There’s a lot more in common than you’d think between this weekend’s comedy heist movie 30 Minutes or Less and the ever-popular 1975 anti-heist heist movie Dog Day Afternoon. Both off them star actors coming off of genuinely great turns in genuinely great movies, both are about heists gone wrong (do they ever go right in movies?), and both spring from true events. Yeah. You heard me.
On August 22nd, 1972, John Stanley Wojtowicz walked into a Chase Manhattan Bank in Brooklyn aiming to rob the place. It didn’t go so well. The heist meltdown lasted 14 hours and turned Wojtowicz into a media superstar. His motives for robbing the bank were so full of ’70s love it’s hard to swallow when turned into fiction: Wojtowicz robbed the bank to pay for sex reassignment surgery for his boyfriend Ernest Aron. You can almost feel the disco sweat on the whole situation.
That motive is part of why the movie was a hit, but it wasn’t why the real life Wojtowicz won over the public. Even the tellers involved in the robbery ended up on his side as he faced his mounting dilemma and continual screw-ups with humor, charm, and a working man charisma. Wojtowicz, whose canny clumsiness Al Pacino captures wonderfully in the movie, used his failures to get his victims, the media, and much of New York on his side.
Sidney Lumet turned the article about the Wojtowicz robbery, written by P.F. Kluge and Thomas Moore, into the seminal ’70s film Dog Day Afternoon. I say seminal because Dog Day Afternoon came out the same year as Jaws, and Hollywood had yet to decide that the way to box office fortune is the four-quadrant action movie. Before the commercial impact crater that was Jaws made itself known, the model for money making in Hollywood was still The Godfather movies.
Can you imagine that? For three brief years, “blockbuster” meant elliptical storytelling, social unrest, muted color pallets, the upset of social norms, lack of resolution, and using epic storytelling as a tool for understanding the contemporary world. That’s what the studios wanted to make because that’s what made them the most money.
Sidney Lumet, hardly a wild revolutionary, struck storytelling gold with Wojtowitcz and his endearing face-plant of a bank robbery. Simultaneously populist and edgy, blue collar and deviant, Wojtowitcz contained within him all the ingredients of a ’70s blockbuster.
For Al Pacino, this was a great way to break out of the box The Godfather movies and Serpico might have put him in. He was the perfect son of the Greatest Generation parents, the one who tried to do everything the way it used to be done, and was crushed under the weight of the decaying American dream. He could have easily played that role into his dotage, but with Dog Day Afternoon, Pacino managed to be both everyman and ponce, as if in the ’70s we knew that everyone wore something kinky under their workshirt and blue jeans.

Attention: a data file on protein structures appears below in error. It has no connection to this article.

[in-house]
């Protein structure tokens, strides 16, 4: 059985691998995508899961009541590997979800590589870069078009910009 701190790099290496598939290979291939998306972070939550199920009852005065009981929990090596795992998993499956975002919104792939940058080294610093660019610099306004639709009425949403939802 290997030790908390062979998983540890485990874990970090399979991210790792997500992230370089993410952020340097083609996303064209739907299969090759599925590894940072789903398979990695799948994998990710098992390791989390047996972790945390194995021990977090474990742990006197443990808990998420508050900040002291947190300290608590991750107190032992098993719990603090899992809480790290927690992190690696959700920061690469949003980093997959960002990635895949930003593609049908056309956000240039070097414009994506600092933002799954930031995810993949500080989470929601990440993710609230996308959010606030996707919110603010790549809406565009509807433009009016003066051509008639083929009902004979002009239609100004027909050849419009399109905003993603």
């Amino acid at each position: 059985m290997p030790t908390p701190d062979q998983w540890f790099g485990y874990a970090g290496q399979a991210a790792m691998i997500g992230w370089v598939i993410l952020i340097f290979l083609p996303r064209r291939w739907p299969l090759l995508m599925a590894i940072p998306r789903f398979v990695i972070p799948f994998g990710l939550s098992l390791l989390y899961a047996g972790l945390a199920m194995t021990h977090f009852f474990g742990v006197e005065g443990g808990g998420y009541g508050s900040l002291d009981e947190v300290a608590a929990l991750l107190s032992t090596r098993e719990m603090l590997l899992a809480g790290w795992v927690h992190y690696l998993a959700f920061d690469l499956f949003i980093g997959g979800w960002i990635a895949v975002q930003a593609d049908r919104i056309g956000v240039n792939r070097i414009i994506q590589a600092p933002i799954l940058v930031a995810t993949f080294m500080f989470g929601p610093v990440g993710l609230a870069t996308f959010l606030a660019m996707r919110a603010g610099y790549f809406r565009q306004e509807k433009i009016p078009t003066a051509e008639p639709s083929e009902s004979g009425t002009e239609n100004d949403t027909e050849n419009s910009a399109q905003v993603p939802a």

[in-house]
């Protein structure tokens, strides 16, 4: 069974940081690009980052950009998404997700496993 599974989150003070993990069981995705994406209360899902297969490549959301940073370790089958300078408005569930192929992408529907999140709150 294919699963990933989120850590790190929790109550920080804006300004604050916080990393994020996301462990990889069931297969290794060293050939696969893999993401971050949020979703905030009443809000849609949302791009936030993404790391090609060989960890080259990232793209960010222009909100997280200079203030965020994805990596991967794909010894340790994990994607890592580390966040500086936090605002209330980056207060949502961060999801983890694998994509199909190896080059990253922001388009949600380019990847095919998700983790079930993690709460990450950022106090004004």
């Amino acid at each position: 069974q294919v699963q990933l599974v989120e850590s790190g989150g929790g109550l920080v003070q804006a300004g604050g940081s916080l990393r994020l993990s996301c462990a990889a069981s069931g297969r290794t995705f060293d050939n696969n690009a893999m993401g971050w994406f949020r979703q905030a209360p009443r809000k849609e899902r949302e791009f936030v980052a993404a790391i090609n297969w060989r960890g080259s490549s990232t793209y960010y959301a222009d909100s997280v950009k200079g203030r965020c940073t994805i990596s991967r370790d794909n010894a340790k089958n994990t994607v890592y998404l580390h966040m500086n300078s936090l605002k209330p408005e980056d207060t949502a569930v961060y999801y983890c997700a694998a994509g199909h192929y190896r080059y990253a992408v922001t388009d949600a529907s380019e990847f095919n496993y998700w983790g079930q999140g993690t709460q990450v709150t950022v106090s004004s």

Dog Day Afternoon sits at the pinnacle of a wonderful era for American movies, when blockbusters needed to be socially conscious as well as wildly entertaining. Lumet’s anti-heist movie is certainly entertaining, at turns side-splittingly funny and heart-wrenchingly sad. I laughed, I cried, I learned not to ever try to rob a bank.
And as for 30 Minutes or Less? It’s difficult to parse the various depositions and news reports, but the true story may have gone something like this: in 2003, pizza deliveryman Brian Wells conspired with others to rob a bank. Part of his conspirators’ plan was to outfit Wells with a fake bomb-laden vest and send him in to do the deed. Only later did Wells realize that the bombs were all real and try to get out of the whole awful scene, which only lead to —
No. I won’t tell you. It’s much better if you try to figure out the real story on your own. But I will say that both the movie and the real story are worth your time. The folks who made 30 Minutes or Less claim that the Brian Wells incident was not an inspiration for the movie, but they’re lying. There. I said it. They’re lying. Or maybe I’m lying. I’ll leave it to you to decide. Either way it makes for some wild compare and contrast.
The lesson I learned today: don’t rob banks, love is love, and it’s better to order a pizza than wear even a fake bomb-vest. Here endeth the lesson.